The biggest mystery is the springs themselves. Currently I have bought springs from at least 6 different suppliers and all these springs have come from different manufacturers. About the only thing they have in common is the length (more or less). They are all made to the length that the last in the line springs were made (1971-73) to work with the deeper spring cups. They come wound in the wrong direction, counter clockwise, which I then toss into my big box of "unsalable crap from suppliers". They come with any where from 8 to 10 winds. and in at least a couple different wire thicknesses. In no cases have any of the folks I have bought these from been able to tell me the specs these have been made to, like what type of wire or the strength of the spring. I have found that more winds are usually softer than less winds, but not always. The springs I am talking about are all sold as standard replacements for unit single clutches. Not as heavy duty, medium duty or light duty. The ones sold as heavy duty are usually so stiff that they are not worth using unless all you are doing is dumping the clutch in a drag race.

One day I brought all these different spring types I happened to have on hand to Coventry Spares and John Healy was kind enough to play with them on his accurate spring tester. I used the long spring cup as the standard length to press all of the springs into to see their relative pressures. We came up with spring pressures from 32 lbs to about 80 pounds (some heavy duty ones!). I had more that came in at 38 lbs with 10 winds than other types. So that is what I tend to sell.

What is correct for these clutches? I have never seen if BSA recommended a specification. Does anyone know?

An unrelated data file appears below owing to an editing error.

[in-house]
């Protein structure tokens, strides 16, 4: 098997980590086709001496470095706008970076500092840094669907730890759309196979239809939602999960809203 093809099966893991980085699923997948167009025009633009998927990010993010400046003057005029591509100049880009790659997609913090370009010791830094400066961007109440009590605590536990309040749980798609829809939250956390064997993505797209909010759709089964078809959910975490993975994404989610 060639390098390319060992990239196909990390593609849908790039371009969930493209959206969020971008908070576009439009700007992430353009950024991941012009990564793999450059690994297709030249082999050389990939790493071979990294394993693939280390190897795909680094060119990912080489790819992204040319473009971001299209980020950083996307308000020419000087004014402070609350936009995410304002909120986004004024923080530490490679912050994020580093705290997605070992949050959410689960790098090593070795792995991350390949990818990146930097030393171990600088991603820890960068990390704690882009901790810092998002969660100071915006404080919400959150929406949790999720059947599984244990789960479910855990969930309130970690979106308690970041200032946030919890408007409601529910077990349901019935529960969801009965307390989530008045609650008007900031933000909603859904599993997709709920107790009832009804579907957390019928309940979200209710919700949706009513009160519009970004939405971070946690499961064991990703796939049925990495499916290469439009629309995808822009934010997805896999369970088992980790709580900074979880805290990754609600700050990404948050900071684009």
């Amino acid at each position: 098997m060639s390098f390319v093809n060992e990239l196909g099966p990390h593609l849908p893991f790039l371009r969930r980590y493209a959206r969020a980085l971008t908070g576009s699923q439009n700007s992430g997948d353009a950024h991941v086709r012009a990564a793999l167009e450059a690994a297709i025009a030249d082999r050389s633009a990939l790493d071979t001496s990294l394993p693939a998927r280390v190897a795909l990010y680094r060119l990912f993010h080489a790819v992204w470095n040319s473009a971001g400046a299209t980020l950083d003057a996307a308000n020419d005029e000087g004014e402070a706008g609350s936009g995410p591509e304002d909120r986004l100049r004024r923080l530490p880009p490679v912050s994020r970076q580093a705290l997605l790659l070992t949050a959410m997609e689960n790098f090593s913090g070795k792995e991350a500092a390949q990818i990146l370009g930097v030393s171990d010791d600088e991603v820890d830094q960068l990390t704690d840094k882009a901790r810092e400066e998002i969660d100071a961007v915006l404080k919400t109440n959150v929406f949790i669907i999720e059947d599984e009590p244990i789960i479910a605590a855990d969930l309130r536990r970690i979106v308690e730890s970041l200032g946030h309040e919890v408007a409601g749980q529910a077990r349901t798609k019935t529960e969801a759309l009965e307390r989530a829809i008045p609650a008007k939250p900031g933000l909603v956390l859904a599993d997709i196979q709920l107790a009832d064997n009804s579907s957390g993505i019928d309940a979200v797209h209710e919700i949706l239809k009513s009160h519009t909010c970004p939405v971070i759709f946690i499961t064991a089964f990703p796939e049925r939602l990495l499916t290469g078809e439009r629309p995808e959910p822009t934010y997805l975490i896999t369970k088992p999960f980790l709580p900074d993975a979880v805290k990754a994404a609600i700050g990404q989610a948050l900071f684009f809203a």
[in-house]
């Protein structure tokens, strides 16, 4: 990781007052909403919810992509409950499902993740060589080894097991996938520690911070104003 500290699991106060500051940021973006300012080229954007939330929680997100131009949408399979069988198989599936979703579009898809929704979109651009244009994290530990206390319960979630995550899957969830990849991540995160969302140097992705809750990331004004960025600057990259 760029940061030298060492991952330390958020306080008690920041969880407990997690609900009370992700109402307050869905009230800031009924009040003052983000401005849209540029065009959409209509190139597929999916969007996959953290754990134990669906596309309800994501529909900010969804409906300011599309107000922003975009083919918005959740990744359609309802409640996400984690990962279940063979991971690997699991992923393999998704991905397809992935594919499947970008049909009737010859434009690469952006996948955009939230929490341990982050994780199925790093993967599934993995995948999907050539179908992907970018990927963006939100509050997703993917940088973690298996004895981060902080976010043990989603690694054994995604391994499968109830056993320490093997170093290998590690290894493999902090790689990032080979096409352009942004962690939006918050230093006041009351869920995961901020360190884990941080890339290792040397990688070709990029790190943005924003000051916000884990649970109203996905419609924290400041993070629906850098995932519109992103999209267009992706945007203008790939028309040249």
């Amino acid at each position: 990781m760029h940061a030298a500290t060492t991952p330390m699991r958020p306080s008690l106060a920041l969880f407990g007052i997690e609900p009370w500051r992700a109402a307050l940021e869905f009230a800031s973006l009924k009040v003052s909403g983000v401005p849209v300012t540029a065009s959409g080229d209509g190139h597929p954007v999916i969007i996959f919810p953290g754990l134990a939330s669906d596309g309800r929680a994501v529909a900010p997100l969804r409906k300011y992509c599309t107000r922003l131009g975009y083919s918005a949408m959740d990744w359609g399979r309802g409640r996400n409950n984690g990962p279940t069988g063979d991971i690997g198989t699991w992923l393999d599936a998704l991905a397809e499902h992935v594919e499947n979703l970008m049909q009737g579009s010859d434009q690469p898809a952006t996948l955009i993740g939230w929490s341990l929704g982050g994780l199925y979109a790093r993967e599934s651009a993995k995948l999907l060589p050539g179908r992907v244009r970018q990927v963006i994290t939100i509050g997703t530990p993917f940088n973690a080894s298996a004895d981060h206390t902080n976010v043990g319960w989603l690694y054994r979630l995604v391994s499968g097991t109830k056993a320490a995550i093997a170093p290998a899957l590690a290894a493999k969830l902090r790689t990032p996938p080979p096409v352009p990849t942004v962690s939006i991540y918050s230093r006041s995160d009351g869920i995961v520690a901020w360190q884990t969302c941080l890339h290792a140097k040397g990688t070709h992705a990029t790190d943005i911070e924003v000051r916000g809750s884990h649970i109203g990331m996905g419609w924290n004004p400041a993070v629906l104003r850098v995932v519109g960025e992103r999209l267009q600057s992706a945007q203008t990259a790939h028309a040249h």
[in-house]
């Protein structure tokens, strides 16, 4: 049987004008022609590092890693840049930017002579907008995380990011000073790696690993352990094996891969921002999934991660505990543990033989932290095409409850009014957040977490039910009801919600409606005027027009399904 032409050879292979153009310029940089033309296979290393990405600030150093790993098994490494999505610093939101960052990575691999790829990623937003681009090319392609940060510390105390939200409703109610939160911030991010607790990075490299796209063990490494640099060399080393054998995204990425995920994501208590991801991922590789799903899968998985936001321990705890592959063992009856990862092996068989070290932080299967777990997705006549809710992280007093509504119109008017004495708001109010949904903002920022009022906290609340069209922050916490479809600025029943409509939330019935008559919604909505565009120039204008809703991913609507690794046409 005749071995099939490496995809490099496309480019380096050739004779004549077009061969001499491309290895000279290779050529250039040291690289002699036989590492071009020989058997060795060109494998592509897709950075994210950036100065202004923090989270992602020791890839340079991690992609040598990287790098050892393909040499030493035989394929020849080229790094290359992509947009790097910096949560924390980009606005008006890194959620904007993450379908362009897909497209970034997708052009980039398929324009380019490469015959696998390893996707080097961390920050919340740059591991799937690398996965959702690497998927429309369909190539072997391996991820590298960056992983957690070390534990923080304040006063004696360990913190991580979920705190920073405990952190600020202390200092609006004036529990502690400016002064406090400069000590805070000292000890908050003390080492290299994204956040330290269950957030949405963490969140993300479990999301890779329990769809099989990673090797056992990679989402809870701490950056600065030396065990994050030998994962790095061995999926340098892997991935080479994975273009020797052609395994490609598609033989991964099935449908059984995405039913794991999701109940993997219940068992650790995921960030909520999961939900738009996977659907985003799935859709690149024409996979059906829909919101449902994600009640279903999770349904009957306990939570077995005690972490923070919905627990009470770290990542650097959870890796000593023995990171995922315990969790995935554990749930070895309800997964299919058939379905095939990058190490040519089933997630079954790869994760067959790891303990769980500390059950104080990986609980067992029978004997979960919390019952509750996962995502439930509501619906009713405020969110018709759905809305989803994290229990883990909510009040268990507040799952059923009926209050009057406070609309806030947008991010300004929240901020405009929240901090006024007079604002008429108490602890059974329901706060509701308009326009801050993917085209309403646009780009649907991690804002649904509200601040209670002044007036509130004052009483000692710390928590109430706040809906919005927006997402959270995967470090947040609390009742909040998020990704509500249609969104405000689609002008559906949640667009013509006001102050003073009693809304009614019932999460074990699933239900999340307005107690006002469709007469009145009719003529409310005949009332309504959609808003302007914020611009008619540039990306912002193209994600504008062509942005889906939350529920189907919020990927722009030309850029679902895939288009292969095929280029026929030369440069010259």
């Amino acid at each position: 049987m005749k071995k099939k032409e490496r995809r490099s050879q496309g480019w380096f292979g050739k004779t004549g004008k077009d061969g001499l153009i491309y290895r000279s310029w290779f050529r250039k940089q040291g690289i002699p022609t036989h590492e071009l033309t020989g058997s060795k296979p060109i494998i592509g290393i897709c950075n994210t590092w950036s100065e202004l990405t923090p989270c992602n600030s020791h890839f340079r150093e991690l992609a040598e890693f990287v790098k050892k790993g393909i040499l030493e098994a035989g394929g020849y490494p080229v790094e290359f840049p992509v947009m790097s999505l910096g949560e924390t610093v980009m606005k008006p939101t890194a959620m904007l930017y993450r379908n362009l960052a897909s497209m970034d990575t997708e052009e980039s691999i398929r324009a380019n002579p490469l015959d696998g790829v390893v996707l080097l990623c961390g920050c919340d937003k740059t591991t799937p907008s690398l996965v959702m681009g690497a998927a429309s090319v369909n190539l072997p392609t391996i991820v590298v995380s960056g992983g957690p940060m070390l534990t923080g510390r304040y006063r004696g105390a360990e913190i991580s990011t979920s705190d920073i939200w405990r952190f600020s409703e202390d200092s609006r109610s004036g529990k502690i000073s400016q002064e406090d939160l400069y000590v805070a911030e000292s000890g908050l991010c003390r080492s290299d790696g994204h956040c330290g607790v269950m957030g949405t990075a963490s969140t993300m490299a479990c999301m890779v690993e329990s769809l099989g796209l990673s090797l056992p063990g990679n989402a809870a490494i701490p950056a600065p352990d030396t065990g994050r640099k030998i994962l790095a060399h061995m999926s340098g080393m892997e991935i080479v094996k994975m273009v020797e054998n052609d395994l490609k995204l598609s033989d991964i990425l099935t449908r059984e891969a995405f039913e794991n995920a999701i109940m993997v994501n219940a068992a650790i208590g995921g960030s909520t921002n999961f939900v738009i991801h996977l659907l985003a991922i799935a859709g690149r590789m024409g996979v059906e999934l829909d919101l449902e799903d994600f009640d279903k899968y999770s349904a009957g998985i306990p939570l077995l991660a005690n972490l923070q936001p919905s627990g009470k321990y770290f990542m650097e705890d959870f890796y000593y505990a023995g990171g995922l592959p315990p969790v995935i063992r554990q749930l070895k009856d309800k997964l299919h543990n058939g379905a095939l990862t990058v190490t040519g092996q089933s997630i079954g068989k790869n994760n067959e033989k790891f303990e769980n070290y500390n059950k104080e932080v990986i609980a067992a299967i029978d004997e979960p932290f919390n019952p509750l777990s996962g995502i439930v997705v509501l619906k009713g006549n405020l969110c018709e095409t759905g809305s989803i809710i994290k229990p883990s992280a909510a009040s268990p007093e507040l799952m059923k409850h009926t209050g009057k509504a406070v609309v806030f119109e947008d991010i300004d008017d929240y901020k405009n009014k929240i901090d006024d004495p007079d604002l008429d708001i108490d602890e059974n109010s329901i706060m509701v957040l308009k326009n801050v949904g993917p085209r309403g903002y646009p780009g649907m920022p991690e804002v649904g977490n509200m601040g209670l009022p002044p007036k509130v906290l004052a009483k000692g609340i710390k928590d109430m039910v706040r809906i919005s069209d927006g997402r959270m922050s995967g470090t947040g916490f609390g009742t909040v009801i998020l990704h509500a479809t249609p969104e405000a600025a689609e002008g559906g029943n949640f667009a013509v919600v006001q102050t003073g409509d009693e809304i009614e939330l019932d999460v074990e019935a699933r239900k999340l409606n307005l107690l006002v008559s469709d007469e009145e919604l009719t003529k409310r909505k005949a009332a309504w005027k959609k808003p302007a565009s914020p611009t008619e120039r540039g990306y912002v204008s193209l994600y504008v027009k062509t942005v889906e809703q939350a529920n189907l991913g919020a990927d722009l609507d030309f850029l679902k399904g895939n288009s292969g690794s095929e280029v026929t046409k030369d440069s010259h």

On occasion I have a pesky clutch that even after everything is rebuilt and replaced it slips. Surflex plates seem to be the final solution in these cases. They are twice as expensive but work well. Second favorite plates are Emgo's. Dead last (and I will not use) are Barnett plates. Too dam sticky!! I use ATF type F fluid in the pre-B50 motors in the primary case. It works fine. Other folks have different preferences.

For whatever reason I have found the pressure plate to be the least of the problems in the clutches. I'd rather spend $ 50 to $60 on fixing other problems with the clutch than on a fancy alloy pressure plate. I've had alloy pressure plates that are a bit too thick and hit the primary cover, so out they go. There are quite a few folks making these alloy pressure plates so there is likely a lot of variety in what is available on these. Sort of a CNC shop favorite I guess. No doubt others have a different opinion on these pressure plates.

Of course the 5 friction plate clutches are going to slip less than 4 friction plate clutches, and more friction plates will work even better it they can be fit into the clutch.

So these are my random observations to be added to the other suggestions in this thread.








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2500 BSA part numbers with inventory in stock just for the unit singles!
Re: B44 Clutch 4 and 5 plate [Re: Dave Martin] #775875 06/07/19 9:19 pm